How Will WFH Reshape Office Real Estate in 2021?
- Office spaces may continue to stay vacant longer than expected
- Tenants can negotiate shorter lease lengths and lower rents
- On-demand workplace solutions and flexible ops to become popular
Commercial real estate strategies have changed in the wake of the pandemic, with considerable decline in office space absorption globally amid work-from-home regimes.
In fact, global office vacancy rate is estimated to rise from the pre-pandemic figure of 10.9% in Q4 2019 to 15.6% in Q2 2022, according to a Cushman & Wakefield report. It is not expected to return to pre-pandemic levels before 2025, says the report.
Release of surplus office space
Companies are looking to implement strategies that align with their objectives of space optimization and cost cutting. The plan is to optimally utilize existing space and release space that is under-utilized or not needed.
Companies across the Asia-Pacific region are likely to permanently give up 3-9% of their existing office space, according to a Morgan Stanley estimate. The investment bank projects rents in this region to fall by 10-15% over the next three years.
In the U.S., office vacancy is expected to increase from 13% in Q4 2019 to 17.6% by mid-2022 and headline rents may drop by 9.3%, according to the Cushman & Wakefield report.
Time to reassess office space requirements
As people continue to work from home for an extended period, business leaders have been compelled to reassess their office space requirements.
Is the office space really needed to continue operations? Can business leaders consider flexible, coworking spaces and on-demand solutions in the long term? If they continue working in existing spaces, can they negotiate lower rents and other incentives?
GEP believes this is perhaps just the right time to initiate fresh negotiations. According to the just released GEP Spend Category Outlook 2021, tenants can capitalize this opportunity to negotiate shorter lease lengths, lower rents and increased flexibility and service offerings. They can also include additional elements to lease clauses such as force majeure and rent relief.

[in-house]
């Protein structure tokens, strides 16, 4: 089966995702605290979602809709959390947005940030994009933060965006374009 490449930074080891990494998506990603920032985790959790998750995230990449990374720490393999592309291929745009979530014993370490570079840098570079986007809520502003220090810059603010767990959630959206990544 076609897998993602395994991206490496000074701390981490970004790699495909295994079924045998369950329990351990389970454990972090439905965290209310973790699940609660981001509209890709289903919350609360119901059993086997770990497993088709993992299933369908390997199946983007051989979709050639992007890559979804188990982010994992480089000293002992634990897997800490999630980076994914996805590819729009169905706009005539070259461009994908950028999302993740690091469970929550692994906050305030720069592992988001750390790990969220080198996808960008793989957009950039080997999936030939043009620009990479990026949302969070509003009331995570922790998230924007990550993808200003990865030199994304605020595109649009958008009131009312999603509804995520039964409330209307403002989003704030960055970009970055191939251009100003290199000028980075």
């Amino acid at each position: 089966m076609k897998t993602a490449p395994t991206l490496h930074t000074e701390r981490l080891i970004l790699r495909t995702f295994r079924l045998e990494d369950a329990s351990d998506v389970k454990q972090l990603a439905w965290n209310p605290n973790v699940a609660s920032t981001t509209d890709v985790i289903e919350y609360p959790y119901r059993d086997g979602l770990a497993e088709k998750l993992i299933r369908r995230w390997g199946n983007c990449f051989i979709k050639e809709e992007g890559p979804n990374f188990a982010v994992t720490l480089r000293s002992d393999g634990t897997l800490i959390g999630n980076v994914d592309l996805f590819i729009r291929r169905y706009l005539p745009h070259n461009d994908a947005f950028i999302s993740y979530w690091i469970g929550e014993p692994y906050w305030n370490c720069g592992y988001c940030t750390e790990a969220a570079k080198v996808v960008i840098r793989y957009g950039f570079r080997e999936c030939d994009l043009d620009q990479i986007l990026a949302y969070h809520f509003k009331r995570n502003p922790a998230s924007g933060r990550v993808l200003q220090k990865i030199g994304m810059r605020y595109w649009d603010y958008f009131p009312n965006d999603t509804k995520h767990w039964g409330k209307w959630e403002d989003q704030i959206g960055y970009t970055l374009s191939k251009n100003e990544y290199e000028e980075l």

In the altered office real estate landscape, conventional lease agreements would give way to flexible arrangements. Tenants may also seek viable exit strategies that offer more flexibility.
At the same time, landlords must ensure they follow all protocols and abide by the new rules and regulations. They may need to invest in additional amenities and technologies to meet client requirements.
Work from home is here to stay
While some large corporations are considering a permanent work from home model, at least for a section of employees who can work remotely, others are considering a hybrid model that involves a mix of virtual and physical spaces. A hybrid model can meet the requirement of employees to meet in person when there is a need.
By eliminating the need to lease a commercial space, the work-from-home model has created a win-win situation for employers and employees. Companies are now reassessing their long-term real estate strategies amid growing concerns of employee health and safety and new workplace regulations.
Most employees are happy to work from home. Among several other benefits, remote work takes travel time and costs out of the equation. People can enjoy flexible work schedules and a healthy work life balance. They can stretch work hours, if required, without having to worry about a frustrating commute and returning home late in the evening.
Still, many corporates rule out the possibility of a permanent work from home. They firmly believe they need to operate from a physical office as they prepare to open in a phased manner and look to work in rotational shifts.
Big real estate deals, such as Brookfield Asset Management buying RMZ Corp’s 12.5 million square feet of commercial space in India for $2 billion in October 2020, reiterate the importance of office spaces.
The long-term outlook for office real estate
In the long term, companies are expected to explore different working models and choose a model that can best meet business objectives and cater to the needs of an increasing remote workforce. Chief procurement officers must assess organizational plans and consider the pros and cons of these operating models.
Responsible investments and radical transformation of standard space offerings are now vital to build a healthy and flexible work environment, according to the GEP Spend Category Outlook 2021. On-demand workplace solutions and flexible operations would be increasingly popular in this space.
Considering the health and safety risks, the possibility of employees returning to offices immediately is slim. Office spaces may continue to remain vacant for much longer than expected.